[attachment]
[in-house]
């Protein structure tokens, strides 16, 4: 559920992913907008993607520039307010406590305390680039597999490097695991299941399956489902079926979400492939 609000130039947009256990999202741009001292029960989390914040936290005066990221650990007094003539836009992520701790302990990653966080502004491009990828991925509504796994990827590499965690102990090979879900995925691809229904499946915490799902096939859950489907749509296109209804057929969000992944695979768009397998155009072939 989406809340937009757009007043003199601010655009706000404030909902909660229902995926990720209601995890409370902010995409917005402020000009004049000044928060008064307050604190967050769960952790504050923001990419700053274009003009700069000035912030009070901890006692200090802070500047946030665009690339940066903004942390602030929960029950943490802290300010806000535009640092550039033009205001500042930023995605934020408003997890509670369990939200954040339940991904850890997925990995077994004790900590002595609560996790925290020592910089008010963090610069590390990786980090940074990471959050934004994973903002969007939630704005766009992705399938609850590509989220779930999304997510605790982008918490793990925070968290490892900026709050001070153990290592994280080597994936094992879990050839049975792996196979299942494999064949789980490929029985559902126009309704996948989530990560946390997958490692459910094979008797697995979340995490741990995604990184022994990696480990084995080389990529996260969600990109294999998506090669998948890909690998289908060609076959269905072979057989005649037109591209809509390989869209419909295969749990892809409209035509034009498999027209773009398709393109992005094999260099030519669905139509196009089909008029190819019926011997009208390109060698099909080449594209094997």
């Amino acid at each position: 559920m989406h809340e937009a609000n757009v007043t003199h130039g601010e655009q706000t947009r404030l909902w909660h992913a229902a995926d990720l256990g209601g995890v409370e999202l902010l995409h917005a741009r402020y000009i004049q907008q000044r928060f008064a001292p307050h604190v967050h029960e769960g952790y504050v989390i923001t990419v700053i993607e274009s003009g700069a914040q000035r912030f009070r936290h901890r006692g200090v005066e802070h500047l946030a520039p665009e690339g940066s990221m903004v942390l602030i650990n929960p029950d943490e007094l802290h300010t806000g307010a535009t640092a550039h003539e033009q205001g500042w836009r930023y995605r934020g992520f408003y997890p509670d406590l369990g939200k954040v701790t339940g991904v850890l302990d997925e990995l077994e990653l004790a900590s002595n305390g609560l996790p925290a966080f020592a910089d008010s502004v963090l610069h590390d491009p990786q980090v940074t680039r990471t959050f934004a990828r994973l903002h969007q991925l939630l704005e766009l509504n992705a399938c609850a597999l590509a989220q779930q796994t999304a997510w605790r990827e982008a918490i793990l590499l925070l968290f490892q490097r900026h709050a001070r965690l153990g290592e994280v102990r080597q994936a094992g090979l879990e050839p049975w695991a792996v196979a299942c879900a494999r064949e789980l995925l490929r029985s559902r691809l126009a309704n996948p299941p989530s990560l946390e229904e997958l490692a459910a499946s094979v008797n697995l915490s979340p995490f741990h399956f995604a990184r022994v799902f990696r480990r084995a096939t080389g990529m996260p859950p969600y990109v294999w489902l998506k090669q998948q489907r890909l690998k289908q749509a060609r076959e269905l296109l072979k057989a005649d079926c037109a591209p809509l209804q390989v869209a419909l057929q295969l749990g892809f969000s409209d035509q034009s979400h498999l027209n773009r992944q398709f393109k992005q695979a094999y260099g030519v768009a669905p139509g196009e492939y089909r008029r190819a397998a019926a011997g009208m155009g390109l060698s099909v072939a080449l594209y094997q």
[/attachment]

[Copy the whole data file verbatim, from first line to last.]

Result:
[in-house]
């Protein structure tokens, strides 16, 4: 559920992913907008993607520039307010406590305390680039597999490097695991299941399956489902079926979400492939 609000130039947009256990999202741009001292029960989390914040936290005066990221650990007094003539836009992520701790302990990653966080502004491009990828991925509504796994990827590499965690102990090979879900995925691809229904499946915490799902096939859950489907749509296109209804057929969000992944695979768009397998155009072939 989406809340937009757009007043003199601010655009706000404030909902909660229902995926990720209601995890409370902010995409917005402020000009004049000044928060008064307050604190967050769960952790504050923001990419700053274009003009700069000035912030009070901890006692200090802070500047946030665009690339940066903004942390602030929960029950943490802290300010806000535009640092550039033009205001500042930023995605934020408003997890509670369990939200954040339940991904850890997925990995077994004790900590002595609560996790925290020592910089008010963090610069590390990786980090940074990471959050934004994973903002969007939630704005766009992705399938609850590509989220779930999304997510605790982008918490793990925070968290490892900026709050001070153990290592994280080597994936094992879990050839049975792996196979299942494999064949789980490929029985559902126009309704996948989530990560946390997958490692459910094979008797697995979340995490741990995604990184022994990696480990084995080389990529996260969600990109294999998506090669998948890909690998289908060609076959269905072979057989005649037109591209809509390989869209419909295969749990892809409209035509034009498999027209773009398709393109992005094999260099030519669905139509196009089909008029190819019926011997009208390109060698099909080449594209094997």
């Amino acid at each position: 559920m989406h809340e937009a609000n757009v007043t003199h130039g601010e655009q706000t947009r404030l909902w909660h992913a229902a995926d990720l256990g209601g995890v409370e999202l902010l995409h917005a741009r402020y000009i004049q907008q000044r928060f008064a001292p307050h604190v967050h029960e769960g952790y504050v989390i923001t990419v700053i993607e274009s003009g700069a914040q000035r912030f009070r936290h901890r006692g200090v005066e802070h500047l946030a520039p665009e690339g940066s990221m903004v942390l602030i650990n929960p029950d943490e007094l802290h300010t806000g307010a535009t640092a550039h003539e033009q205001g500042w836009r930023y995605r934020g992520f408003y997890p509670d406590l369990g939200k954040v701790t339940g991904v850890l302990d997925e990995l077994e990653l004790a900590s002595n305390g609560l996790p925290a966080f020592a910089d008010s502004v963090l610069h590390d491009p990786q980090v940074t680039r990471t959050f934004a990828r994973l903002h969007q991925l939630l704005e766009l509504n992705a399938c609850a597999l590509a989220q779930q796994t999304a997510w605790r990827e982008a918490i793990l590499l925070l968290f490892q490097r900026h709050a001070r965690l153990g290592e994280v102990r080597q994936a094992g090979l879990e050839p049975w695991a792996v196979a299942c879900a494999r064949e789980l995925l490929r029985s559902r691809l126009a309704n996948p299941p989530s990560l946390e229904e997958l490692a459910a499946s094979v008797n697995l915490s979340p995490f741990h399956f995604a990184r022994v799902f990696r480990r084995a096939t080389g990529m996260p859950p969600y990109v294999w489902l998506k090669q998948q489907r890909l690998k289908q749509a060609r076959e269905l296109l072979k057989a005649d079926c037109a591209p809509l209804q390989v869209a419909l057929q295969l749990g892809f969000s409209d035509q034009s979400h498999l027209n773009r992944q398709f393109k992005q695979a094999y260099g030519v768009a669905p139509g196009e492939y089909r008029r190819a397998a019926a011997g009208m155009g390109l060698s099909v072939a080449l594209y094997q």